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Forest2Furniture

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About Forest2Furniture

  • Rank
    Senior Member

Personal Information

  • Location:
    Nottinghamshire
  • Interests
    Wood
  • Occupation
    Mobile saw mill and Timber Sale

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  1. I've started the Larch! I know it's not particularly exciting but one does what one can in these restricted times!
  2. The problem is and I found this out once people find out you have a mill you'll be offered all sorts of deals which is how I ended up with 40 ton of Larch (2 different sites). I've got plans when we extended the barn to have a static mill that will take lengths up to 18' but due to current economic climate that little plan has been put on hold. I've had my Woodlands 3.5yrs, always kept undercover and is just beginning to show her age.
  3. When I was off over christmas and new year with a ruptured achilles tendon I started to re learn to play the fiddle/violin. Think I might continue with that now I'm past the sounding like a cat being strangled stage!
  4. That would be a no! I've had interest from local landscapers but everyone is in the same boat now. But I'm ever hopefull and given that all my booked milling jobs have been postponed, milling this lot will give something to do over the next few weeks/months of lockdown.
  5. I've got me some Larch to mill during the self isolating period!
  6. Wood dust doesn't just dissolve in the lungs it rots down first and can cause respiratory problems as well as tumors in the sinuses. The biggest culprit in recent times for this is MDF, many wood workers suffer from cancer of the sinuses and throat. I have my sinuses checked every 5 years, it does involve having a camera passed through them to the back of the throat but a little discomfort is worth the reassurance that all is well. It's for these reasons I made and posted the list, I've worked for 40yrs in the wood trade, started long before ppe was the norm.
  7. I served a four year apprenticeship in furniture restoration, ran a restoration and french polishing business for 30yrs and my advice for anyone thinking of taking it up as a new venture is DON'T BOTHER. It's not for the amateur, fine repairing modern furniture but when you get to the high end antiques with old veneers and marquetry then you're into a whole new ball game and a world of pain and stress if/when it goes t*ts up. Then there's the finishes,different finishes were used for various timbers and uses. Use the incorrect finish on an antique and you'll ruin its value at the stroke of a brush. Then there's french polishing which is a skill in itself to get it right. I could go on but I think you get the idea. A lot of my work involved dealing with pieces that others had had their fingers in, repairing someones c**kup before starting the repair is a costly business. You may be very good at it but unless you are absolutely sure and confident that you can take on the challenges that restoration will throw at you I suggest you stick to what you know and are good at. p.s. The guy on Salvage Hunters is a t**t, there's no way he can spend the amount of time he reckons he spends on a piece and charge what he does and don't get me started on his workmanship and way of doing things. My wife has banned me from watching the program!!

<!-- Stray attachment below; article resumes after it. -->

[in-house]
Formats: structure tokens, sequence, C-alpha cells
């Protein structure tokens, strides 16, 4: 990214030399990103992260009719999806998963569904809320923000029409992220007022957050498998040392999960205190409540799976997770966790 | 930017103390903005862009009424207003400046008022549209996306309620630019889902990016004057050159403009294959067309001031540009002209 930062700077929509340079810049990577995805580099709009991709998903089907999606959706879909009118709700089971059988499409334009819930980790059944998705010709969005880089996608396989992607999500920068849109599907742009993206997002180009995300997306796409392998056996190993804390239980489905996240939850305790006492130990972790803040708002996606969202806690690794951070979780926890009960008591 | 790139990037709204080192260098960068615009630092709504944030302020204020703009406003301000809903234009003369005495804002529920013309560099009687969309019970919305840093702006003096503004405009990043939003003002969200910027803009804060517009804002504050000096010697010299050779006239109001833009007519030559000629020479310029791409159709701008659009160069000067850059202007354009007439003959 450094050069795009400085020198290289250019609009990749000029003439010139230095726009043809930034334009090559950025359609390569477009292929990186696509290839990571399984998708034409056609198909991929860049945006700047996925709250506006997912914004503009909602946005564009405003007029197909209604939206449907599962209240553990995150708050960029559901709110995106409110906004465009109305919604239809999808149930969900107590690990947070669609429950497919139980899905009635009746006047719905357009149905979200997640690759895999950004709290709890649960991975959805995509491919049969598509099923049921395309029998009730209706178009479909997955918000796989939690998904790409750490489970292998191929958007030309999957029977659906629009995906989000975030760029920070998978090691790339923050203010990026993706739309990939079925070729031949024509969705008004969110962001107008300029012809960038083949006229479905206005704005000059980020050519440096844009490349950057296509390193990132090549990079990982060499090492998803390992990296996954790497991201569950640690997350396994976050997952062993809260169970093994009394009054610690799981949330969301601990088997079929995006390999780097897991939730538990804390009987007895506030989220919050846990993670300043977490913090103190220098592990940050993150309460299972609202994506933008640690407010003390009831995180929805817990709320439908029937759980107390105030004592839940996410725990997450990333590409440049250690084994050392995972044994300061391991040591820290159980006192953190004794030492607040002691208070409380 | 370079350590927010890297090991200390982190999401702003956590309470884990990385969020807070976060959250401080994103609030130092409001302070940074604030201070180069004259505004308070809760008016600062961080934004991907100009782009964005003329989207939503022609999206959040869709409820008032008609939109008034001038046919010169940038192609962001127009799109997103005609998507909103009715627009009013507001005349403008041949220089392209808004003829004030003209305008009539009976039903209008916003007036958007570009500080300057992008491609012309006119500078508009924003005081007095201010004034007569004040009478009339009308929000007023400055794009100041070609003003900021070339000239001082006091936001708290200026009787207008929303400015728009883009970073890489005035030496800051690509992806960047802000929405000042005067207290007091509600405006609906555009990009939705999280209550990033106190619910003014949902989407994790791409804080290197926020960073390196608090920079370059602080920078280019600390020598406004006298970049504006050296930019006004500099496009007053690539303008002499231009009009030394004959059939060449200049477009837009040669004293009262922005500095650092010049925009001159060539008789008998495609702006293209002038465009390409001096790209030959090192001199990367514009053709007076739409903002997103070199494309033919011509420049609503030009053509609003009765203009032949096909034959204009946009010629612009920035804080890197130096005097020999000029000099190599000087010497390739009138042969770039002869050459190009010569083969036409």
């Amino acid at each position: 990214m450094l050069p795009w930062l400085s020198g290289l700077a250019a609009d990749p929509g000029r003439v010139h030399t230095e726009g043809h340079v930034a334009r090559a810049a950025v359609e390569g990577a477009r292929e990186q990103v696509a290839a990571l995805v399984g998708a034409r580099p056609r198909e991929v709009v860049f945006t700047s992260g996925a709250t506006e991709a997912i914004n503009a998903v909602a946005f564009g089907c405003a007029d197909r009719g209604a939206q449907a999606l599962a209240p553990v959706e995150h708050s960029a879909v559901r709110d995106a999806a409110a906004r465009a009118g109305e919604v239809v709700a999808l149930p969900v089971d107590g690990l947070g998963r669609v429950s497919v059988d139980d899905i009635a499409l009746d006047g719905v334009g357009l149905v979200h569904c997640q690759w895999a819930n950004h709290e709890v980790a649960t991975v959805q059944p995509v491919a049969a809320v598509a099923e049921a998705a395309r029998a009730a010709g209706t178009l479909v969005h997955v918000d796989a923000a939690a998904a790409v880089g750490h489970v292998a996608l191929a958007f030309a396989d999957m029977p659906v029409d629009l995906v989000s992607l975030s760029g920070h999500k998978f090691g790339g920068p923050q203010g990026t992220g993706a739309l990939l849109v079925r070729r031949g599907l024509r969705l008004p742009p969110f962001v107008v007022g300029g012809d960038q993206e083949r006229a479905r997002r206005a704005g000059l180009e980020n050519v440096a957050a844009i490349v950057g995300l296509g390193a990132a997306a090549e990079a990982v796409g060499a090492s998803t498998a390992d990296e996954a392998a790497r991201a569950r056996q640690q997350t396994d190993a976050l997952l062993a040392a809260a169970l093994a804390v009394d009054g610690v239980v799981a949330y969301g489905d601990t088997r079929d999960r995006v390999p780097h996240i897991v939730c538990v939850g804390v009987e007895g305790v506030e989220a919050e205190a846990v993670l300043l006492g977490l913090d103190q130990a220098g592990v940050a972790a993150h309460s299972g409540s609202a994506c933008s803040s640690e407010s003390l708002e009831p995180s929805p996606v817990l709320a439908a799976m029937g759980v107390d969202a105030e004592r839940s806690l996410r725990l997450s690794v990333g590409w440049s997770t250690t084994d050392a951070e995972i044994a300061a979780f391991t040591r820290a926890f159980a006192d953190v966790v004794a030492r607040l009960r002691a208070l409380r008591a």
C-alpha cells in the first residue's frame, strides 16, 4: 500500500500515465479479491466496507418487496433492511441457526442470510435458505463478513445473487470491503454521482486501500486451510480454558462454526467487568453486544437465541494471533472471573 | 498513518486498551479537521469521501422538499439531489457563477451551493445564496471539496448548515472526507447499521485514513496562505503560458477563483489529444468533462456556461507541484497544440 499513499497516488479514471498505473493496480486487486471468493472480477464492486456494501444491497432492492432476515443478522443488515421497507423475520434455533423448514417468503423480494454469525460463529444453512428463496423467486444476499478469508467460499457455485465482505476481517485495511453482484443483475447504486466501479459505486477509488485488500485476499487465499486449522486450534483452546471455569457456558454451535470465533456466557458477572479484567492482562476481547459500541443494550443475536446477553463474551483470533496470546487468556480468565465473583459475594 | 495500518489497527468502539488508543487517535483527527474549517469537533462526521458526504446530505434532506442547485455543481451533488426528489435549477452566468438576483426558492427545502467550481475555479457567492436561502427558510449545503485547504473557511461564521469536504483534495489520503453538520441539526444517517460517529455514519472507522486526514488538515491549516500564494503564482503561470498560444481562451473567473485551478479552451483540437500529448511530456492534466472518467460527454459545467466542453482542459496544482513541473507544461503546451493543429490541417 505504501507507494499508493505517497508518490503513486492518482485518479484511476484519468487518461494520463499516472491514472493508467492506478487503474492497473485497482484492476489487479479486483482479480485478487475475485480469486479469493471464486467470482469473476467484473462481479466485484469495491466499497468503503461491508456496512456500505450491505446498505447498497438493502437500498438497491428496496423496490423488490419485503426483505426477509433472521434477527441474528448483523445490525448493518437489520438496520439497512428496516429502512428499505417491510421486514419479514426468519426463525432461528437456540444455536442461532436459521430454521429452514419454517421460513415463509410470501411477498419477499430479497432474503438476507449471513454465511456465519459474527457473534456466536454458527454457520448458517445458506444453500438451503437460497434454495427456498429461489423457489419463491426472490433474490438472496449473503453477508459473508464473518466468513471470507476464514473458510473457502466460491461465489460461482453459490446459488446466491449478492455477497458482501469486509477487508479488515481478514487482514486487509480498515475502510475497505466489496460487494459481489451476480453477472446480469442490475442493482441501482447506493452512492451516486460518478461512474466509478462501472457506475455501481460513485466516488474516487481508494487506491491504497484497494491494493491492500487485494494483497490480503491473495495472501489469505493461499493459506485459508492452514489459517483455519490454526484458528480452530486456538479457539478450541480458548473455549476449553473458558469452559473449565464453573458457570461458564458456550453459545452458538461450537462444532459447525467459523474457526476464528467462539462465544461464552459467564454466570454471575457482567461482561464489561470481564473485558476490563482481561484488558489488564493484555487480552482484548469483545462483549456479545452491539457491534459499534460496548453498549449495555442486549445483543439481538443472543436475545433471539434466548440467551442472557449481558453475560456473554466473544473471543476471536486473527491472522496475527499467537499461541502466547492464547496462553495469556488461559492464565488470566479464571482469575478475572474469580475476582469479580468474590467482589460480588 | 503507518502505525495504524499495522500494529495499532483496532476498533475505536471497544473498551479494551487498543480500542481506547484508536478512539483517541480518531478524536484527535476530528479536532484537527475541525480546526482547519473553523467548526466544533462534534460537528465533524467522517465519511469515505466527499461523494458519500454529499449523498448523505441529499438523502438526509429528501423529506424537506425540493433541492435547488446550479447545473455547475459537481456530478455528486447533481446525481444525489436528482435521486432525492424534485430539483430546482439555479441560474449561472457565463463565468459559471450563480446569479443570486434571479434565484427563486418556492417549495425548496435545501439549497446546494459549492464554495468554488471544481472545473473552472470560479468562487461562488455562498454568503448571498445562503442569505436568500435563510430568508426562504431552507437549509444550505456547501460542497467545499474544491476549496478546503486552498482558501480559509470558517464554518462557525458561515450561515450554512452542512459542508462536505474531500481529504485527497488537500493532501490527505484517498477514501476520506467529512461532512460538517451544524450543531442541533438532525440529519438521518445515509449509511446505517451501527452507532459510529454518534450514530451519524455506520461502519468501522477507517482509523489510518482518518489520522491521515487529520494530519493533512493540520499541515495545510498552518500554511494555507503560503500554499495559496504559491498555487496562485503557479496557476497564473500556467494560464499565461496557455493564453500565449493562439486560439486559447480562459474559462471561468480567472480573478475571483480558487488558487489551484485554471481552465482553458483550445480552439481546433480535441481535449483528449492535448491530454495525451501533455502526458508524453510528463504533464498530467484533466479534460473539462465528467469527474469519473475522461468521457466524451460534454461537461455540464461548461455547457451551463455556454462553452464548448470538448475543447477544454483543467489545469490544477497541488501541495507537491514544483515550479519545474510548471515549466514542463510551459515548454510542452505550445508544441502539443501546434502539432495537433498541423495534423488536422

8. I'm surprised many of you find the idea of breathing in wood dust so amusing and non threatening, form personal experience I know this not to be the case. The thread was aimed more at the newer ones who have come to this industry from a safer environment, the hobbiest who think playing with wood is a lucrative enterprise and those who dip into this forum for help and advice.
  9. This is a list I compiled from info gleaned from the internet, I may have missed the odd one out, I'm not perfect I went for mostly native UK trees.
  10. It's been recognised for years that our job working with trees is one of the most dangerous jobs mainly due to the machinery we use. Well for those who now mill their timber that danger has possibly unknowingly increased. All wood has a toxicity of some sort or another but knowing which ones and what is a minefield, so I've compiled a list (pdf attached)for the most common trees we have here in the UK. I realise some of you will think wearing a facemask is uncool but no worse then carrying an oxygen tank with you when you suffer from emphysema UK Wood species.pdf
  11. My work place is in a barn in the middle of a field 2 miles from civilisation so I'm going in every day, got 150 lengths of Ash and Larch to mill. I'm not seeing customers and have cancelled all collections/deliveries.
  12. The easiest way for the government to provide the SE's with SSP would be to go by their tax code, I believe that some SE's may have been a bit creative with their SA in the past but no situation is ideal and something is better then nothing.
  13. Nice as those wide planks are I think I would have split the trunk and cut some quarter sawn planks, not everyone can handle a 6' wide plank of Oak.
  14. How are you loading your logs then, it takes me about 10 minutes to get anything up to a 24" diameter log on the mill and ready to go.
  15. Not straight away no, I leave them for a few weeks to let the sap dry off then seal them 50/50 mix water and pva. Normally takes a couple of coats to fully sealed.

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